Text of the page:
THE speed with which the Taliban overran Afghanistan and its capital clearly took President Biden aback. But he cannot have been surprised at the events themselves; for there was a grim inevitability to the way in which the dominoes fell once the United States announced that it was pulling its troops out of the country.
Empathy is one of the political trademarks of the new US President. But, if it was on display in his words and actions this week, it was distinctly one-sided. “How many more generations of Americans’ daughters and sons would you have me send to fight?” President Biden said on US television in his first public comments since the fall of Kabul. But there was no sympathy for the Afghans who fell to their deaths while clinging to the outside of departing US aircraft — nor for the countless despairing fellow citizens left behind.
What has been nakedly exposed this week is that the unfolding of events has been more about the US than about Afghanistan. The US troop withdrawal was tied to a narrative in domestic politics with a decree that it must be complete by the 20th anniversary of 9/11 rather than timed to fit with favourable developments on the ground in Afghanistan. When things began to go wrong, President Biden took to blaming the hapless Afghans.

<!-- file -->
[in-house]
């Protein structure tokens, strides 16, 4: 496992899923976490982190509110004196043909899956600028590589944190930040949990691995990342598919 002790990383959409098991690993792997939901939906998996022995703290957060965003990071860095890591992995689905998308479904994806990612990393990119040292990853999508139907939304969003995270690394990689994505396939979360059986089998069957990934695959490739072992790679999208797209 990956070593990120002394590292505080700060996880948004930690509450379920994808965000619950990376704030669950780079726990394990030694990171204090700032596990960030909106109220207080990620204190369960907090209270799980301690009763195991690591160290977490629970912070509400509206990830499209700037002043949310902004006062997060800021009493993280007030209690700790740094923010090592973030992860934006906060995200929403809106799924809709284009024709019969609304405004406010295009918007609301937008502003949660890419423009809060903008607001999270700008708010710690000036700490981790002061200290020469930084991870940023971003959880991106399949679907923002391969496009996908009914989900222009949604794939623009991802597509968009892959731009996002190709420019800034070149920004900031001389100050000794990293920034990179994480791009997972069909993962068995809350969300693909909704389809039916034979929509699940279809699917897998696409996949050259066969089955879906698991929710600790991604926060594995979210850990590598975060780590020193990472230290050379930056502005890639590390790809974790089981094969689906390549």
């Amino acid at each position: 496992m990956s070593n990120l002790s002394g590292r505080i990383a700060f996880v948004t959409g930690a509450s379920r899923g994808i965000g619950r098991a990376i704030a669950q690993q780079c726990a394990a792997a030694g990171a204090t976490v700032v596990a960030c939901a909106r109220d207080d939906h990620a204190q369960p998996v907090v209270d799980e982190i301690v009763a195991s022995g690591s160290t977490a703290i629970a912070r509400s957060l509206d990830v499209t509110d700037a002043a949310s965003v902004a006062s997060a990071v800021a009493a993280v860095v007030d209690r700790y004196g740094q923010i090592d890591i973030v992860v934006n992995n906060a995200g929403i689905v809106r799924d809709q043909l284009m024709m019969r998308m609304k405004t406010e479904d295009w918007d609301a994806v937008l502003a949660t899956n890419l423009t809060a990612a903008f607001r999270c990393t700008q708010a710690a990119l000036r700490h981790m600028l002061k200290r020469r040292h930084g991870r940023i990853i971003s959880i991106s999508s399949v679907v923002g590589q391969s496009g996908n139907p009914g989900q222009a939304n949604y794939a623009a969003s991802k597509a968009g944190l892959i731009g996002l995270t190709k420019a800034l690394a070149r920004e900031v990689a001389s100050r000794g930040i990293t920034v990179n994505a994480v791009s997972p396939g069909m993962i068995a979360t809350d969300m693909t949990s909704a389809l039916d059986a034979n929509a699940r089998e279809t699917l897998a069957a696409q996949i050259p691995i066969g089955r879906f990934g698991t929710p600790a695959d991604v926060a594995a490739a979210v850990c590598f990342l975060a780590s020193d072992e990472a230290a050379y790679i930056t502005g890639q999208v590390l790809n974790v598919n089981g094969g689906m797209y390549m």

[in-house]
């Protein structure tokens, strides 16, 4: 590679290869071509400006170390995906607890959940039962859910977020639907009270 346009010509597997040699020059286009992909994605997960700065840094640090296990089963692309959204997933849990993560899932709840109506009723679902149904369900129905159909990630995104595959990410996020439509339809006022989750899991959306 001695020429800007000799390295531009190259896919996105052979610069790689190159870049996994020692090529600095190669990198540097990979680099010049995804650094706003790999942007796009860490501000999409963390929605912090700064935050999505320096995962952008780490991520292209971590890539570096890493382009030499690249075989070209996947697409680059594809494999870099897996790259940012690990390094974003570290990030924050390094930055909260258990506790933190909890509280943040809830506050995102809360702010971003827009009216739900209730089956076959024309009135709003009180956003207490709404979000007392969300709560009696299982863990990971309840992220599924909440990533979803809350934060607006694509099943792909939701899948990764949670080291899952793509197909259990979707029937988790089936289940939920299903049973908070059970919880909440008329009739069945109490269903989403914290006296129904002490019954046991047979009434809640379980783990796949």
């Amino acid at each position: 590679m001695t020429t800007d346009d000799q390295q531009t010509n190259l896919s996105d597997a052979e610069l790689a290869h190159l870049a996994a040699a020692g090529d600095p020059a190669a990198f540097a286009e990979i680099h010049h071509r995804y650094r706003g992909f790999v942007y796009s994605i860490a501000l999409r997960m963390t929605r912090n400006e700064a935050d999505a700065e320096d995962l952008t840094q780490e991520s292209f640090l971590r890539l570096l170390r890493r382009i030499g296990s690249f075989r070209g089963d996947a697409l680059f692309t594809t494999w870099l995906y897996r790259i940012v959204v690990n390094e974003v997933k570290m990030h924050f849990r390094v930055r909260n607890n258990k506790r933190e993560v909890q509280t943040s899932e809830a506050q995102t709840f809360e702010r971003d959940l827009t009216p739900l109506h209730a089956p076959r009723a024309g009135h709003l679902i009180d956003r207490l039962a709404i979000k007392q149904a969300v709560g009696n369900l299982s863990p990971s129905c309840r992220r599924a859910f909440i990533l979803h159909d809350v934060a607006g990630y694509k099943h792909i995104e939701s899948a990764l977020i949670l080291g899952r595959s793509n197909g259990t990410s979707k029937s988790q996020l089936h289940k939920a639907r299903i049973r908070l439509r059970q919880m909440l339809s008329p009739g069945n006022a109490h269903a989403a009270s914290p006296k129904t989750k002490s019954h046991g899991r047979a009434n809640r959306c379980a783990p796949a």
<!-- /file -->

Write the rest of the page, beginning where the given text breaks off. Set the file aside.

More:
The US first intervened in Afghanistan under George W. Bush, with little strategic thought about what to do after chasing al-Qaeda — and its Taliban allies — out of the country. Much the same may be said of Donald Trump, who, in 2020, signed a “peace deal” with the Taliban, in which he committed the US to a withdrawal date in return for tenuous promises that the Taliban would act responsibly. The fundamentalist insurgents simply bided their time and stubbornly dragged out the peace talks to no fruitful conclusion. Despite that, President Biden has essentially continued the Trump strategy and then expressed surprise at the outcome.
Analysis by The Washington Post suggests that the Pentagon fell victim to the conceit that it could build from scratch an enormous Afghan army and police force numbering 350,000 personnel, modelled on the centralised command structures and complex bureaucracy of the US army. But there was a cultural incompatibility, rooted in a failure to understand Afghan society, the complexity of its factionalism, the power of its warlords, and the structures of corruption associated with the various regional militias.
The generals repeatedly ignored the warnings of the US military trainers that it was impossible to impose American military structures when fewer than five per cent of Afghan recruits could read. “Some Afghans also had to learn their colors, or had to be taught how to count,” one despairing military trainer said. A quarter of the army deserted every year.
Small wonder, then, that this army melted away in the face of the pugilistic zeal of the Taliban. Individuals swiftly recalculated where their interests lay and capitulated without violence, or switched sides as Taliban leaders used a combination of cash, threats, and promises of leniency to speed their progress.
President Biden, in the face of this, tried to sound resolute. But his combination of ignorance, hubris, and callous indifference has brought him to the first low point of his presidency.